How leaders can identify when to step in with sales staff, or take a step back

By Henrik Troselius - August 09, 2018

Being a manager in sales organisations today has many challenges. Not only do you need to plan and delegate sales activities and roles to your team, but you need to ensure that your staff feels supported and inspired. Being a modern manager helping staff through the sales process means to also be a leader, though for many, this can feel overwhelming. Thankfully, sometimes being a leader actually means knowing when to take a step back, and help your team learn by doing.

When leaders should step in

The best leaders are those that staff know they can rely on when need be while being given freedom and independence. By being strategic about when you step in to assist a sales member though, you can show that you are supportive and encouraging, not undermining or overbearing.

  • When staff are making promises they can't keep - Occasionally sales staff can be a little overzealous when it comes to trying to close a deal. While it's important that if staff make a mistake, they try to remedy the situation themselves, but sometimes you may need to step in to ensure you don't lose a customer forever.
  • When staff are unsure or don't know the answer - It's never a bad thing to admit when you don't know something, and if sales staff are faced with a question they can't answer, they shouldn't try to make something up to customers. When they are stuck, they should know you are there for them to help when needed, especially to avoid a situation like above where they are making promises they can't keep.
  • If there is an offensive or belligerent customer - For whatever reason, sometimes customers in shops or on the phone can become angry or aggressive. Your staff are likely taught methods of de-escalating issues, but sometimes it's not always possible. If you are present, step up for your employee, seek to find what has gone wrong, and if there is a way that you can mediate. Especially if the customer is insulting or offensive, you need to show your employee that you have their back and will be supported by you.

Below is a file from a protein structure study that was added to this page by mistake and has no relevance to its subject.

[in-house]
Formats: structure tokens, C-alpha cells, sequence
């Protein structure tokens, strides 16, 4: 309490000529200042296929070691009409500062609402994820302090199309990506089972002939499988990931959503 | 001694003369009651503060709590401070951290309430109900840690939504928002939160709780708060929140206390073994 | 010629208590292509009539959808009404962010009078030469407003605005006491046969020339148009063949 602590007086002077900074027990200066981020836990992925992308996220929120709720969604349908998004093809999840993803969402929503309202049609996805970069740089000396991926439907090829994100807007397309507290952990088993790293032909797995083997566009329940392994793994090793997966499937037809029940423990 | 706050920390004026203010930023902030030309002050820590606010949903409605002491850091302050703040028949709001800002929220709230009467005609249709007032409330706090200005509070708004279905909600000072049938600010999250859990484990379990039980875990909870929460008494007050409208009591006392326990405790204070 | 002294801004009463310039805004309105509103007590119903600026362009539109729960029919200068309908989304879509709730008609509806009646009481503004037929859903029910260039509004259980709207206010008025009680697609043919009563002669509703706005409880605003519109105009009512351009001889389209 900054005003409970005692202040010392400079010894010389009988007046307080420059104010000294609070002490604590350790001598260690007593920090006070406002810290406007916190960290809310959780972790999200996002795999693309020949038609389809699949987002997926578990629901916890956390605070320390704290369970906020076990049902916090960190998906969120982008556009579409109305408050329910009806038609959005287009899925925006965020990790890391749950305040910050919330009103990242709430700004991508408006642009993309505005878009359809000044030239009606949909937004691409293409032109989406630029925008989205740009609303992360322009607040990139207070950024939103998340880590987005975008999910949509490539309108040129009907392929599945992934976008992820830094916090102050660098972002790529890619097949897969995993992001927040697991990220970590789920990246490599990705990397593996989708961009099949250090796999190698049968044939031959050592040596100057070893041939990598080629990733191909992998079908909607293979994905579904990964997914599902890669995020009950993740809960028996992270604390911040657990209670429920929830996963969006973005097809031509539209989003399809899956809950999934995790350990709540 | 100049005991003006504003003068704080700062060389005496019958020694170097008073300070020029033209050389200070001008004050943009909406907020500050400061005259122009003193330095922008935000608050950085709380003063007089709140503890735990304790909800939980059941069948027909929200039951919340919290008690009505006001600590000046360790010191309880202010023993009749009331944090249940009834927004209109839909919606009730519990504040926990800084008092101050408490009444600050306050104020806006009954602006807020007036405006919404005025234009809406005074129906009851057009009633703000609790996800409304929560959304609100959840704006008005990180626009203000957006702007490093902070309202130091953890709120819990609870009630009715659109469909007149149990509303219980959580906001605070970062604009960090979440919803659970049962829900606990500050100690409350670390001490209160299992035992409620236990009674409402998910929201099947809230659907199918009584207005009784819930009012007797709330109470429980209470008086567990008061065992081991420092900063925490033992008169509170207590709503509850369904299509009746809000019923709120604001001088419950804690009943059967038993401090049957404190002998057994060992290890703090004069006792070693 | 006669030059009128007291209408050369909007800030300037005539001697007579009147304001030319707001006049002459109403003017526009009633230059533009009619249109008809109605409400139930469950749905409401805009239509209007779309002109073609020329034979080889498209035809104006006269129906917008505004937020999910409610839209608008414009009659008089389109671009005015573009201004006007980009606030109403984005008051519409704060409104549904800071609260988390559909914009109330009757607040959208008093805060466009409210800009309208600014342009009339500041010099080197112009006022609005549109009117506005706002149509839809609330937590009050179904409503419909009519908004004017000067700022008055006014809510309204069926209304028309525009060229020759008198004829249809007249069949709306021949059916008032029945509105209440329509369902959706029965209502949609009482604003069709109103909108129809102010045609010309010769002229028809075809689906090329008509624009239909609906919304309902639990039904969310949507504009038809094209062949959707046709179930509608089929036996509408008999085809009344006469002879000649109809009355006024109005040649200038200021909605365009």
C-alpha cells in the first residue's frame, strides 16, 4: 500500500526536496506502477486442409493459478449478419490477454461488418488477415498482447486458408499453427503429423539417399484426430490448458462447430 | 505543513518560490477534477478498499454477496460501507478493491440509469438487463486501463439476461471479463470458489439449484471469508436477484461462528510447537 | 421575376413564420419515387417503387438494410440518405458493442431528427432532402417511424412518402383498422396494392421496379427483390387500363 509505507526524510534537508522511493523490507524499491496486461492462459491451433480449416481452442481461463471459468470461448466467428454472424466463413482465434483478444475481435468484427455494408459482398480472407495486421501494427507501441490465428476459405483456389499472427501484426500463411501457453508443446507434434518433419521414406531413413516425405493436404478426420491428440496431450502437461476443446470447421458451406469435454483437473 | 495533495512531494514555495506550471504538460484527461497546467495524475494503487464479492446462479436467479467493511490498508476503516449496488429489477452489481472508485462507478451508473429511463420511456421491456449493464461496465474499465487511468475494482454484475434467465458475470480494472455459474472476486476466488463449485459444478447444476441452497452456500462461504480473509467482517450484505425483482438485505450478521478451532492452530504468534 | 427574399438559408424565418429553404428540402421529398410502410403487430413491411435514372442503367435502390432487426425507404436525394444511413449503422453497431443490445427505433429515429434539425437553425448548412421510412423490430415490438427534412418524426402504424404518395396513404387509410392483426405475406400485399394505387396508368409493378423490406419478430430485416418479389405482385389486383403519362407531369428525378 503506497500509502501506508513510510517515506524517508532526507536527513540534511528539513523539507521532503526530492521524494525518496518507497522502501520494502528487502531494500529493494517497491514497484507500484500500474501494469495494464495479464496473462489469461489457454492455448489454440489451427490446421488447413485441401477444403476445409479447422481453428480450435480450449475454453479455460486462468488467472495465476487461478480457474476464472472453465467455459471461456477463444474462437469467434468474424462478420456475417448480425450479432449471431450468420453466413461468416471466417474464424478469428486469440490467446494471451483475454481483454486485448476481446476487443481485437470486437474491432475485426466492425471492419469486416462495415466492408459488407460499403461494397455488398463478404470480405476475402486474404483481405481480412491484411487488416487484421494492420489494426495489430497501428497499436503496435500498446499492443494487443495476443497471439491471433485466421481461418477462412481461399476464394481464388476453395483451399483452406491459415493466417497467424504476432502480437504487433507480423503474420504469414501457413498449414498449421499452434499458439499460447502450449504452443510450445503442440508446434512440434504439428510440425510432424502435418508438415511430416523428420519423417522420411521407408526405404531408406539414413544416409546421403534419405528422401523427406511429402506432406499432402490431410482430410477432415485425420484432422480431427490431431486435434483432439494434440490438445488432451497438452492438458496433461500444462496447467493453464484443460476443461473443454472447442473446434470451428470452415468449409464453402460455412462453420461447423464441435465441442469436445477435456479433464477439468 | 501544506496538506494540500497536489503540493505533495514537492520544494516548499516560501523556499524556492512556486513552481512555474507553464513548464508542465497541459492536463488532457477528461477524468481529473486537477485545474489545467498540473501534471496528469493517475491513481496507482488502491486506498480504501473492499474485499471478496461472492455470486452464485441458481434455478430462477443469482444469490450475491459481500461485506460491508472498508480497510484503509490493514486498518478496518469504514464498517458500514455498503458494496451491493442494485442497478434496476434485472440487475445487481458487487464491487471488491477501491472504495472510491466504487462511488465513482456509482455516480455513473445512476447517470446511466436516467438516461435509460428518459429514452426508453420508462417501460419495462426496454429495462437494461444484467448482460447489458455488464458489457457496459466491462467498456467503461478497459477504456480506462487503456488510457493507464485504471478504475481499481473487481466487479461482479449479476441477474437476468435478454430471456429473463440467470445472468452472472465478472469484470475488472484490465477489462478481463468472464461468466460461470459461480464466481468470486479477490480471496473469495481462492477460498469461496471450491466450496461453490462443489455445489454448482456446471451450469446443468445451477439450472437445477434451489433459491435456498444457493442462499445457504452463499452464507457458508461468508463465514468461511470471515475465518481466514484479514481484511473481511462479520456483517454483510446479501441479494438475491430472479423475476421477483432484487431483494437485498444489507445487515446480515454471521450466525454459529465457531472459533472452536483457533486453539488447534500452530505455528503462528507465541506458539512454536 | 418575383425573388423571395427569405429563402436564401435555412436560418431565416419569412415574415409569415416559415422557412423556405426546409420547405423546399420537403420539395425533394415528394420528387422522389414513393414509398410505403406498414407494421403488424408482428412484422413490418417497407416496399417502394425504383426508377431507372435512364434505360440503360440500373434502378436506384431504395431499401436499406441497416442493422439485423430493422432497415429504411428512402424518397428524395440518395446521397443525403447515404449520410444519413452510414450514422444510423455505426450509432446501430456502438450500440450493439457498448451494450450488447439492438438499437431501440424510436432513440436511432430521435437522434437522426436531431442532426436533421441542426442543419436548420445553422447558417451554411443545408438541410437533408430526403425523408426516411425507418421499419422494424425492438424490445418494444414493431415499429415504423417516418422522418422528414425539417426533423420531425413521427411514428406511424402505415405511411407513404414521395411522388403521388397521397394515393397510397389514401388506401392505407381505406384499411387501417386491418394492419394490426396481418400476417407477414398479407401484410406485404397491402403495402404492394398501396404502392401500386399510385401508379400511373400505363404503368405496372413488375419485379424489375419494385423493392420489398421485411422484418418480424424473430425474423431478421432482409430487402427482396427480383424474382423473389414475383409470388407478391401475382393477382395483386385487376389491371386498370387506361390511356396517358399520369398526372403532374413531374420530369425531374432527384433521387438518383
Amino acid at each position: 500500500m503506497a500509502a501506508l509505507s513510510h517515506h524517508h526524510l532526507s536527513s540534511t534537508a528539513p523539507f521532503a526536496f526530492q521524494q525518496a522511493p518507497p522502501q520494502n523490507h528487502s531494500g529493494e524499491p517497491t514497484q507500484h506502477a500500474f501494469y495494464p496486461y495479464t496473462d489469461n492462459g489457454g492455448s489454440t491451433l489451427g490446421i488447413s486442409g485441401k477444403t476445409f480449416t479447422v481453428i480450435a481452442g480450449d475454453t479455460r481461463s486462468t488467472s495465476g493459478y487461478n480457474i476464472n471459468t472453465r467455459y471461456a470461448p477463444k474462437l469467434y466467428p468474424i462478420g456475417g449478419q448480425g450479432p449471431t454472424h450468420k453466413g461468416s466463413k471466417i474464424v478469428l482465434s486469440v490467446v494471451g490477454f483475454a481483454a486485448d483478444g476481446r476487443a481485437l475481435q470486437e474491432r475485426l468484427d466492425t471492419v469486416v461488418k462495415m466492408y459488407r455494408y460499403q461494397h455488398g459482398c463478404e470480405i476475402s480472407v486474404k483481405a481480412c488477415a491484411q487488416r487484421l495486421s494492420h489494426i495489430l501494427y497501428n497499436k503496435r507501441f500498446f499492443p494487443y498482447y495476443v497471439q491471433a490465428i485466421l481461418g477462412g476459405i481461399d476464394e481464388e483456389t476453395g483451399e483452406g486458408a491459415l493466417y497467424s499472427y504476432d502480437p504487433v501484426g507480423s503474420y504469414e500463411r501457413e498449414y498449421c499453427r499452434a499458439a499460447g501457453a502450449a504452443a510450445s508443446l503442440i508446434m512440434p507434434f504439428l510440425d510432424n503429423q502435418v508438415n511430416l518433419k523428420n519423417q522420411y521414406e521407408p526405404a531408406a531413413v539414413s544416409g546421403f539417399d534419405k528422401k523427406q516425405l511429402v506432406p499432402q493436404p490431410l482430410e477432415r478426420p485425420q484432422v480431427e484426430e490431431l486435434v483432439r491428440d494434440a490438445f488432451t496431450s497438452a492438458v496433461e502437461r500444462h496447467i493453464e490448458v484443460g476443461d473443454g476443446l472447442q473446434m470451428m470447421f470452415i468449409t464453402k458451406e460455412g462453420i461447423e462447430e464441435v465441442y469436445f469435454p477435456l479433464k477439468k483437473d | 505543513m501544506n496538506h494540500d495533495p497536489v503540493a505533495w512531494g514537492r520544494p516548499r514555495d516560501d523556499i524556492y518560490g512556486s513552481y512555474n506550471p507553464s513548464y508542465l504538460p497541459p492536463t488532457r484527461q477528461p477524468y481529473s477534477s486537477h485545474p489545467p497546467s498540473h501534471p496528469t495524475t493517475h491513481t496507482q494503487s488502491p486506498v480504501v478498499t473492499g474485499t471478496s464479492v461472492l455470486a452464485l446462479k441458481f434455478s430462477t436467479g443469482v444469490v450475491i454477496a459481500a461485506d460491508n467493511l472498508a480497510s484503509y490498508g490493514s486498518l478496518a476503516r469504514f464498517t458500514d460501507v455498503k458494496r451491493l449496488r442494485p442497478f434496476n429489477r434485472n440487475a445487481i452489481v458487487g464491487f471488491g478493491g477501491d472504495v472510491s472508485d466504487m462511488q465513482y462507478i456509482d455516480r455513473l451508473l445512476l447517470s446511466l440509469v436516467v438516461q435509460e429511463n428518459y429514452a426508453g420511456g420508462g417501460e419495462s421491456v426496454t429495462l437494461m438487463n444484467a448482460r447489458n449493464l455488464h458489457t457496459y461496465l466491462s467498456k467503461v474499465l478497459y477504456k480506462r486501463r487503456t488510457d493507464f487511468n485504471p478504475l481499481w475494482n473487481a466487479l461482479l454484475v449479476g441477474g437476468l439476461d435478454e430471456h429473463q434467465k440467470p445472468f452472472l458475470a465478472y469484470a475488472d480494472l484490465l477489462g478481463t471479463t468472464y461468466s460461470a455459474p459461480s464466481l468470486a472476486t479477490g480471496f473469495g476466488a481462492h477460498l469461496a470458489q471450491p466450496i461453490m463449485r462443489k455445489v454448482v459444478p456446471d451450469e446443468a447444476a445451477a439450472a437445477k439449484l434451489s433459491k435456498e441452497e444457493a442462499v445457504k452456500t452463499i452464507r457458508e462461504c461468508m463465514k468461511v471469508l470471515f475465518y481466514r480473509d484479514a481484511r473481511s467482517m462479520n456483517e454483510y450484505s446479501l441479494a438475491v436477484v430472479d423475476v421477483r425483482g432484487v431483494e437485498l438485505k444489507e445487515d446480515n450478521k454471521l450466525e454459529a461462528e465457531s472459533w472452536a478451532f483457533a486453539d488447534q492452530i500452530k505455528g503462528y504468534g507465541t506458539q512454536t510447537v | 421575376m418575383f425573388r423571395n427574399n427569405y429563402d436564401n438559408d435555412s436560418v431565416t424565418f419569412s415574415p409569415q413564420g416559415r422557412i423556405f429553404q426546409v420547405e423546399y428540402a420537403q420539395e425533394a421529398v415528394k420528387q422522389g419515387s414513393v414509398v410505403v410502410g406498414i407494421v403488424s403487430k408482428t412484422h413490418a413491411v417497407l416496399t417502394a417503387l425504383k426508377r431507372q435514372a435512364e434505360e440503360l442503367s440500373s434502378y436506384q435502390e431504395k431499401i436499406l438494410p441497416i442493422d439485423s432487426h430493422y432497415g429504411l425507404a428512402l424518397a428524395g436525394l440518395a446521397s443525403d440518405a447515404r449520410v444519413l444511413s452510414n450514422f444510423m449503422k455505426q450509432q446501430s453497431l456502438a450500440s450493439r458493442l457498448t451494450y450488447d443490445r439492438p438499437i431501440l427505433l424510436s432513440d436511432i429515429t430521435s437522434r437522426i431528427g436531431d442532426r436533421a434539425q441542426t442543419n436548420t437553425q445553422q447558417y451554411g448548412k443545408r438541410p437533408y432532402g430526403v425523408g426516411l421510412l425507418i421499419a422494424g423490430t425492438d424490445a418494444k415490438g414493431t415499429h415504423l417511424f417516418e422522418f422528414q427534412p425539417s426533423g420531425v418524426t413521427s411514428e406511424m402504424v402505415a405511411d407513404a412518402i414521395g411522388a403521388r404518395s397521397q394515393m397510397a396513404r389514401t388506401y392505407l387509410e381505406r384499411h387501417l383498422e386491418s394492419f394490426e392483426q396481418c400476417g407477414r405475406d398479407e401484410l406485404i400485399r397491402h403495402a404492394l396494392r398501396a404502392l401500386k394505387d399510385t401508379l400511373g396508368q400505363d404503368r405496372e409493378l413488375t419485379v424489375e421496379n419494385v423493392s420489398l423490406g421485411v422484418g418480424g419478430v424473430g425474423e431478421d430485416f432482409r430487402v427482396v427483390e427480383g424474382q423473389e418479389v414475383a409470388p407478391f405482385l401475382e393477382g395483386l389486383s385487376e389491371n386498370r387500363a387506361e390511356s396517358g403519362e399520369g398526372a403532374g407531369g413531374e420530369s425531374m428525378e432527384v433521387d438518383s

When leaders should step back

It can be tempting to always help or correct your sales staff when you see something going less than perfect. But this isn't leadership - it's micromanaging. Give your sales staff space to help them learn skills for problem solving and personal improvement.

  • When staff are solving problems they have resources for - Your sales staff have likely gone through training and education to learn your products, services, and policies. In many cases, they are given a library of resources while being trained that they can refer back to, and perhaps there is even an internal database for answering questions and addressing particular scenarios. If this is the case, don't be so quick to jump to their rescue. Problem solving is a crucial skill in sales, and allowing staff to figure things out on their own will help them gain confidence, and ensure their personal accountability.
  • When they are trying to close with a fickle customer - If you come to the rescue of your staff when they are having trouble closing a deal, they'll never learn how to triumph and improve in their sales techniques. They may lose a few customers as they're learning, but it's natural they should improve over time. They don't need you to hold their hand, they need you to provide feedback and show them you have confidence in their abilities. Stepping in to make the sale may only make them feel that you don't trust them, or believe in them.
  • When there is opportunity for growth and learning - Encouraging staff to self-identify problem areas and room for improvement ensures that they are self-aware and holding themselves accountable. When you're giving your sales staff the opportunities to grow and learn to improve their performance, you can ensure that they are owning their own sales process from beginning to end. While as a leader, you can teach others by example, but independence and responsibility are keys to improving sales performance.

Managers in sales organisations must find the balance between getting involved in sales activities, and stepping back to allow staff to flourish on their own. Leadership means being supportive and reliable to your employees, but also allowing them to learn and grow on their own. Since assessment and improvement is a crucial part of the sales process, you can help your sales staff help themselves by knowing exactly when to step in, or take a step back.

 

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